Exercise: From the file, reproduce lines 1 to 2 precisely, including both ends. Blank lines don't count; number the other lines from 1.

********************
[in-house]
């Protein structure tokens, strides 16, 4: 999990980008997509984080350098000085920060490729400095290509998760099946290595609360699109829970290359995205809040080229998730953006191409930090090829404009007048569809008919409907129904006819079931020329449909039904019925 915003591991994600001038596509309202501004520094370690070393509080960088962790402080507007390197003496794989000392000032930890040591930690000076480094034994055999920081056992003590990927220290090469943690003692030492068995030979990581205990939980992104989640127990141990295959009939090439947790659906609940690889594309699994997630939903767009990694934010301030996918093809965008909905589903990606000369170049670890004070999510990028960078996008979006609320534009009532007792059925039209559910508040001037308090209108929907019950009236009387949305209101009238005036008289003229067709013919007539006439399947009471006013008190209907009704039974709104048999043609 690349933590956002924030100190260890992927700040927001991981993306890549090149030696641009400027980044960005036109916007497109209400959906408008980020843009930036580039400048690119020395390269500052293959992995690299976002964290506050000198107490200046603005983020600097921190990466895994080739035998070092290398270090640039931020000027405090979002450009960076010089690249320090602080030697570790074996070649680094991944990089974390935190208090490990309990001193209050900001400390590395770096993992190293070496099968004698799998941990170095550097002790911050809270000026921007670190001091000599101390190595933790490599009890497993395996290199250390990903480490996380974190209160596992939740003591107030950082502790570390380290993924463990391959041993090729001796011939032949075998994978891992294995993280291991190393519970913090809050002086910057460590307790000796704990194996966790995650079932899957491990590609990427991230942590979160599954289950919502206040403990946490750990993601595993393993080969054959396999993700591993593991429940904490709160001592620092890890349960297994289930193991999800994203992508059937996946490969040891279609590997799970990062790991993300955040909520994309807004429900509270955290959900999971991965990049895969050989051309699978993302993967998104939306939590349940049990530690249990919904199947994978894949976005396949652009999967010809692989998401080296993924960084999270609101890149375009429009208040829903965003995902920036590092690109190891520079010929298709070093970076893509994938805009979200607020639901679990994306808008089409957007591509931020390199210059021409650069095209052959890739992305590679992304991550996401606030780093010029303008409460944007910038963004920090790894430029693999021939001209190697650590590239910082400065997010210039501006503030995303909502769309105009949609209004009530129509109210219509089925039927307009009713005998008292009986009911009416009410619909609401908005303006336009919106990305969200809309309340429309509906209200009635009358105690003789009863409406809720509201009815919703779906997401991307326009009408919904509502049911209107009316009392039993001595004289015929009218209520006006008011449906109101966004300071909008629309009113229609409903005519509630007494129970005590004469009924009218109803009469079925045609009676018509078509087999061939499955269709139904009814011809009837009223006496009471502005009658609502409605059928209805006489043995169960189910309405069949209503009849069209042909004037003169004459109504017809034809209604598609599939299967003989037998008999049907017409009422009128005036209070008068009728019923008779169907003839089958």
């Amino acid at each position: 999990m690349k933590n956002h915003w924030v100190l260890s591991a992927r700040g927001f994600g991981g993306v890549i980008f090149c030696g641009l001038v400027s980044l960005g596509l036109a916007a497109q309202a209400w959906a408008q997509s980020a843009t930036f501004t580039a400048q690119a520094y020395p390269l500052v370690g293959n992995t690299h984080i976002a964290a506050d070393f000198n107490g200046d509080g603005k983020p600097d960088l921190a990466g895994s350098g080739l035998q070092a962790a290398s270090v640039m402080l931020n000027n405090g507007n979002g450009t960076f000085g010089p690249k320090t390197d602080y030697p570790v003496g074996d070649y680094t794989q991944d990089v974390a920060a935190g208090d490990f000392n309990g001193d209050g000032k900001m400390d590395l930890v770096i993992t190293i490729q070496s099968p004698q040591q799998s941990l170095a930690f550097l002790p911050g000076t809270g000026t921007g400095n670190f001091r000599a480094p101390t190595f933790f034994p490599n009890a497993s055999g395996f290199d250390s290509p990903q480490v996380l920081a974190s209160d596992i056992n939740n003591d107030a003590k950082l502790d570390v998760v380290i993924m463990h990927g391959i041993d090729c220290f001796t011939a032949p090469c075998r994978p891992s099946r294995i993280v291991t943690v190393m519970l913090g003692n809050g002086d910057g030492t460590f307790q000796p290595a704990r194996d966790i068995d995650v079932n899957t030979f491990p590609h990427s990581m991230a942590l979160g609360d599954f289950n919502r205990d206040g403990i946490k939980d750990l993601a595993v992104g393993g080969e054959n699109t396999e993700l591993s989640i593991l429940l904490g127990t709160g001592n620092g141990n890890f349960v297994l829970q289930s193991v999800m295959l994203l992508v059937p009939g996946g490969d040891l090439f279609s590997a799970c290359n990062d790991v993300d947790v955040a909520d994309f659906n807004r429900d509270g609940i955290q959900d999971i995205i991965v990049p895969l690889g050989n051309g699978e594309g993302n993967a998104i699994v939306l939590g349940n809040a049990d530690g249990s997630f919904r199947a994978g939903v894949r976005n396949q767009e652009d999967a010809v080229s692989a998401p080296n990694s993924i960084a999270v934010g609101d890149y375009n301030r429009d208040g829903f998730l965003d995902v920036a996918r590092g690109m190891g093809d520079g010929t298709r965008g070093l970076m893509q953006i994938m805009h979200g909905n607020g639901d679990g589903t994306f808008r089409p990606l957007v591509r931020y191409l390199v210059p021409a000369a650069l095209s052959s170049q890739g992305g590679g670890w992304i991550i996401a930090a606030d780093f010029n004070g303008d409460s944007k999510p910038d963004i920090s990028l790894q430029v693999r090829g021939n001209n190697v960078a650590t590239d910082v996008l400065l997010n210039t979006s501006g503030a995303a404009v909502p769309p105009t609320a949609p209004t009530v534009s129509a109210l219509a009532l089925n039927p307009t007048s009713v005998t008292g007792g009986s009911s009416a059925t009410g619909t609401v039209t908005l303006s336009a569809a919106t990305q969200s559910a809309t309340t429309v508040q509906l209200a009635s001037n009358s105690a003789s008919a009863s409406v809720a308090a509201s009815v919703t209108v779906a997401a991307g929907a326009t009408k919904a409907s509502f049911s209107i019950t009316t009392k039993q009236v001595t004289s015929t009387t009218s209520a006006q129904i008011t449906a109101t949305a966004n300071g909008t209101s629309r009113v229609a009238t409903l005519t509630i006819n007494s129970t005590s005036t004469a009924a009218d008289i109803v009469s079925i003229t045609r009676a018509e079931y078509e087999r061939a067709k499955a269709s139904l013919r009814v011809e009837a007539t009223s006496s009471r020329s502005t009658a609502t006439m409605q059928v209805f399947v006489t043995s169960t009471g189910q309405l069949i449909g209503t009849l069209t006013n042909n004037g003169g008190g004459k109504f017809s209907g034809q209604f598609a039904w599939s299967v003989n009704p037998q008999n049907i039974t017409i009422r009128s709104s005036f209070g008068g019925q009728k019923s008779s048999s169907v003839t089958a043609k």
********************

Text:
[in-house]
């Protein structure tokens, strides 16, 4: 999990980008997509984080350098000085920060490729400095290509998760099946290595609360699109829970290359995205809040080229998730953006191409930090090829404009007048569809008919409907129904006819079931020329449909039904019925 915003591991994600001038596509309202501004520094370690070393509080960088962790402080507007390197003496794989000392000032930890040591930690000076480094034994055999920081056992003590990927220290090469943690003692030492068995030979990581205990939980992104989640127990141990295959009939090439947790659906609940690889594309699994997630939903767009990694934010301030996918093809965008909905589903990606000369170049670890004070999510990028960078996008979006609320534009009532007792059925039209559910508040001037308090209108929907019950009236009387949305209101009238005036008289003229067709013919007539006439399947009471006013008190209907009704039974709104048999043609 690349933590956002924030100190260890992927700040927001991981993306890549090149030696641009400027980044960005036109916007497109209400959906408008980020843009930036580039400048690119020395390269500052293959992995690299976002964290506050000198107490200046603005983020600097921190990466895994080739035998070092290398270090640039931020000027405090979002450009960076010089690249320090602080030697570790074996070649680094991944990089974390935190208090490990309990001193209050900001400390590395770096993992190293070496099968004698799998941990170095550097002790911050809270000026921007670190001091000599101390190595933790490599009890497993395996290199250390990903480490996380974190209160596992939740003591107030950082502790570390380290993924463990391959041993090729001796011939032949075998994978891992294995993280291991190393519970913090809050002086910057460590307790000796704990194996966790995650079932899957491990590609990427991230942590979160599954289950919502206040403990946490750990993601595993393993080969054959396999993700591993593991429940904490709160001592620092890890349960297994289930193991999800994203992508059937996946490969040891279609590997799970990062790991993300955040909520994309807004429900509270955290959900999971991965990049895969050989051309699978993302993967998104939306939590349940049990530690249990919904199947994978894949976005396949652009999967010809692989998401080296993924960084999270609101890149375009429009208040829903965003995902920036590092690109190891520079010929298709070093970076893509994938805009979200607020639901679990994306808008089409957007591509931020390199210059021409650069095209052959890739992305590679992304991550996401606030780093010029303008409460944007910038963004920090790894430029693999021939001209190697650590590239910082400065997010210039501006503030995303909502769309105009949609209004009530129509109210219509089925039927307009009713005998008292009986009911009416009410619909609401908005303006336009919106990305969200809309309340429309509906209200009635009358105690003789009863409406809720509201009815919703779906997401991307326009009408919904509502049911209107009316009392039993001595004289015929009218209520006006008011449906109101966004300071909008629309009113229609409903005519509630007494129970005590004469009924009218109803009469079925045609009676018509078509087999061939499955269709139904009814011809009837009223006496009471502005009658609502409605059928209805006489043995169960189910309405069949209503009849069209042909004037003169004459109504017809034809209604598609599939299967003989037998008999049907017409009422009128005036209070008068009728019923008779169907003839089958």